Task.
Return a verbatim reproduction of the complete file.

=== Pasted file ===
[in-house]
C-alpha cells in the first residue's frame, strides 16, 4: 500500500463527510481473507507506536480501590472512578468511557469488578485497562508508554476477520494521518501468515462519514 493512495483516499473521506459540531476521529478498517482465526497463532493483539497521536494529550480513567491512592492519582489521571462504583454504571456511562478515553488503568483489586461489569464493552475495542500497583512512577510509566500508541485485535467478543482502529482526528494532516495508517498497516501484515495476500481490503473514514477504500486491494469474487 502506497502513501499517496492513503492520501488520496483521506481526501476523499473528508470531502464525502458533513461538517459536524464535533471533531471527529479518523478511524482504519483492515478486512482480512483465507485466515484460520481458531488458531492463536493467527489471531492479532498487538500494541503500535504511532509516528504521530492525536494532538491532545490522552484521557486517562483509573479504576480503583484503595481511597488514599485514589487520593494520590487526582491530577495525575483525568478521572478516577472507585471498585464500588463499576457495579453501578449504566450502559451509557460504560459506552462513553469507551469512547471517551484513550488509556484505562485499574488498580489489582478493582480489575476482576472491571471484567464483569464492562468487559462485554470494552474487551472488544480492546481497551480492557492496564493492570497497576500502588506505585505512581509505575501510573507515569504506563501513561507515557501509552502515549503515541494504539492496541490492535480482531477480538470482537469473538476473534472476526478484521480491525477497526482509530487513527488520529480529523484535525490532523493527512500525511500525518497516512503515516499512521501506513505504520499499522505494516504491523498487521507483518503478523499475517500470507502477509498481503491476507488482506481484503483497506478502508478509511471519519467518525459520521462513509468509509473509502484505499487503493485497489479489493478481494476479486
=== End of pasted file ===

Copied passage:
[in-house]
C-alpha cells in the first residue's frame, strides 16, 4: 500500500463527510481473507507506536480501590472512578468511557469488578485497562508508554476477520494521518501468515462519514 493512495483516499473521506459540531476521529478498517482465526497463532493483539497521536494529550480513567491512592492519582489521571462504583454504571456511562478515553488503568483489586461489569464493552475495542500497583512512577510509566500508541485485535467478543482502529482526528494532516495508517498497516501484515495476500481490503473514514477504500486491494469474487 502506497502513501499517496492513503492520501488520496483521506481526501476523499473528508470531502464525502458533513461538517459536524464535533471533531471527529479518523478511524482504519483492515478486512482480512483465507485466515484460520481458531488458531492463536493467527489471531492479532498487538500494541503500535504511532509516528504521530492525536494532538491532545490522552484521557486517562483509573479504576480503583484503595481511597488514599485514589487520593494520590487526582491530577495525575483525568478521572478516577472507585471498585464500588463499576457495579453501578449504566450502559451509557460504560459506552462513553469507551469512547471517551484513550488509556484505562485499574488498580489489582478493582480489575476482576472491571471484567464483569464492562468487559462485554470494552474487551472488544480492546481497551480492557492496564493492570497497576500502588506505585505512581509505575501510573507515569504506563501513561507515557501509552502515549503515541494504539492496541490492535480482531477480538470482537469473538476473534472476526478484521480491525477497526482509530487513527488520529480529523484535525490532523493527512500525511500525518497516512503515516499512521501506513505504520499499522505494516504491523498487521507483518503478523499475517500470507502477509498481503491476507488482506481484503483497506478502508478509511471519519467518525459520521462513509468509509473509502484505499487503493485497489479489493478481494476479486